The U.S. EPA is seeking to have Nebraska's largest power plant install new equipment to limit sulfur dioxide emissions. According to a draft rule, Nebraska Public Power District would be obligated to install scrubber technology at its 1,365-MW Gerald Gentleman coal-fired plant in Lincoln County, Neb., within five years.
The EPA finalized a partial approval/partial disapproval of Nebraska’s state implementation plan, or SIP, in 2012, that addressed regional haze and a federal plan addressing the deficiencies in the state plan. After that action was challenged in federal court, the agency had the plan remanded to address its reliance on the Cross-State Air Pollution Rule to satisfy the deficiencies in Nebraska's regional haze plan.
The agency has now determined that SO2 emissions reductions "are needed to make reasonable progress toward Congress' natural-visibility goal" in areas affected by visibility-impairing emissions from Nebraska. Because CSAPR did not require significant SO2 reductions at the plant, relying on CSAPR "to ensure reasonable progress without further consideration of appropriate SO2 control measures" would be inappropriate for the plant, the EPA said.
The EPA therefore looked at four factors: the costs of compliance, time necessary for compliance, energy and non-air quality environmental impacts of compliance, and "remaining useful life" of any potentially affected sources. The EPA concluded that NPPD could meet an SO2 emission limit at the plant of 0.060 lb/MMBtu with cost effective controls. It also found that a rate of 0.060 lb/MMBtu is necessary to make progress at the affected federal areas in neighboring states.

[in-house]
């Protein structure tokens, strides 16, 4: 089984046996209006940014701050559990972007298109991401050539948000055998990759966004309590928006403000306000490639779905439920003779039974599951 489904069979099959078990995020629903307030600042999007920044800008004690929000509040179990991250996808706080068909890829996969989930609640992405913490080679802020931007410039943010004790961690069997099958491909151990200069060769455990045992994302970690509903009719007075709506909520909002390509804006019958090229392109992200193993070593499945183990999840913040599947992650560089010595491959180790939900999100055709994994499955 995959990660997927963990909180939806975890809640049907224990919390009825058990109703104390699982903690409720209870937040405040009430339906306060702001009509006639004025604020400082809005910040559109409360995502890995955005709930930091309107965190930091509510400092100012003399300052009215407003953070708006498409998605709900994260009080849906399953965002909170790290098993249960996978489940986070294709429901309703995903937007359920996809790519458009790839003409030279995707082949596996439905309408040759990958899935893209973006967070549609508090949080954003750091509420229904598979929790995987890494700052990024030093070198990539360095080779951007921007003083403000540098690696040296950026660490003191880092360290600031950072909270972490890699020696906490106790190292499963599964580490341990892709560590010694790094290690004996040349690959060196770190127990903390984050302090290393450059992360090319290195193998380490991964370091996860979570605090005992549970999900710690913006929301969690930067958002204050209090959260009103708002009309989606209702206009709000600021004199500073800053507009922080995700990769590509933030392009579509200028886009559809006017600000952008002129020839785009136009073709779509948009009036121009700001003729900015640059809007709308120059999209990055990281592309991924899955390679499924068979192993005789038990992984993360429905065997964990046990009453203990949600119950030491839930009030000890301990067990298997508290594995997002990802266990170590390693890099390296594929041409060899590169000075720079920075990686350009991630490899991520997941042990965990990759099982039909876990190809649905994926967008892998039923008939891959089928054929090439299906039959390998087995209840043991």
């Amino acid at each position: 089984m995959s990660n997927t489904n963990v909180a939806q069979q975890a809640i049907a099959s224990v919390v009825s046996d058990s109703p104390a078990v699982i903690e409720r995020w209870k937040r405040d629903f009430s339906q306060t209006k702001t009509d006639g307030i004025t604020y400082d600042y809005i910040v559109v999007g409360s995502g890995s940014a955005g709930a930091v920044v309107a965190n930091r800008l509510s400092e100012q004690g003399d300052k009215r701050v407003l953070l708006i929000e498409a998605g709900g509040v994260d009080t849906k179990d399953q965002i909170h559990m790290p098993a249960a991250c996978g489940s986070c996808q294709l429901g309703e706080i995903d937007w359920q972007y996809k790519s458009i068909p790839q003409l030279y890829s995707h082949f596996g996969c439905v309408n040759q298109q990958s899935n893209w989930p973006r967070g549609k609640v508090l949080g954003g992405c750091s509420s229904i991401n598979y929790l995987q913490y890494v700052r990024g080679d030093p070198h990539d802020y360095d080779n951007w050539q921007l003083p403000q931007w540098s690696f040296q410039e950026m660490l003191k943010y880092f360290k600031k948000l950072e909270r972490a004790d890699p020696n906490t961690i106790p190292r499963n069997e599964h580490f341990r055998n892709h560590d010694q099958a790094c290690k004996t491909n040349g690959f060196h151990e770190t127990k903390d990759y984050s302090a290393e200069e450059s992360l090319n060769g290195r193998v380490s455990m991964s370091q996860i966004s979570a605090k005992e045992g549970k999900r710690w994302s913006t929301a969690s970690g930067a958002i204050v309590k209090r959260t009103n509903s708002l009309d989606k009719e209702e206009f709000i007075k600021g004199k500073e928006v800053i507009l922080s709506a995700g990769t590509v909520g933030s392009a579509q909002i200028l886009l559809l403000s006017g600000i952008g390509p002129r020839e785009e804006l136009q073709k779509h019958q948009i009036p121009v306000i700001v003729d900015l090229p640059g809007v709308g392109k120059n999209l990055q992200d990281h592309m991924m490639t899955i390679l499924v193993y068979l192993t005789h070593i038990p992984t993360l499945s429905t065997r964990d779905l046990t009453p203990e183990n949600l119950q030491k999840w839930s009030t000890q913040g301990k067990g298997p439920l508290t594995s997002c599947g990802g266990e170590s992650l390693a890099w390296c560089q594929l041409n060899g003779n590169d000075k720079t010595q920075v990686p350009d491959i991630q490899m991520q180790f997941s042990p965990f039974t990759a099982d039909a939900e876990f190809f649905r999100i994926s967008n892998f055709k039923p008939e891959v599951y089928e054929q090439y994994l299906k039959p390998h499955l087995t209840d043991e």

Several environmental organizations, including the Sierra Club, praised the proposal, maintaining that the plant's emissions cause visible air pollution at national park sites and wilderness areas in South Dakota, Colorado, Missouri and Oklahoma.
"Neighboring states like Colorado have done their part in reducing air pollution and realized the benefits of new clean energy investment," said Graham Jordison, Nebraska Organizing Representative for the Sierra Club, in a statement. "NPPD's board of directors should embrace this opportunity to work with the public on a cost-effective strategy to reduce pollution at the state's biggest polluter."
NPPD spokesperson Mark Becker confirmed that the company's legal department is reviewing the EPA proposal, but he added that the plant is in compliance "with all existing EPA requirements, including regulations for SO2 and NOx." Pollution control equipment has been installed at the plant, including low NOx burners on both units and a baghouse that captures particulate matter and mercury controls, according to Becker. He also noted that low-sulfur coal is burned "which reduces the SO2 emissions."
Becker added that NPPD's elected-board of directors has not discussed adding scrubbers to the plant.
The White House issued an order late Jan. 20, freezing new or pending rules until agency heads can review them. How that mandate will impact the EPA draft rule is unclear.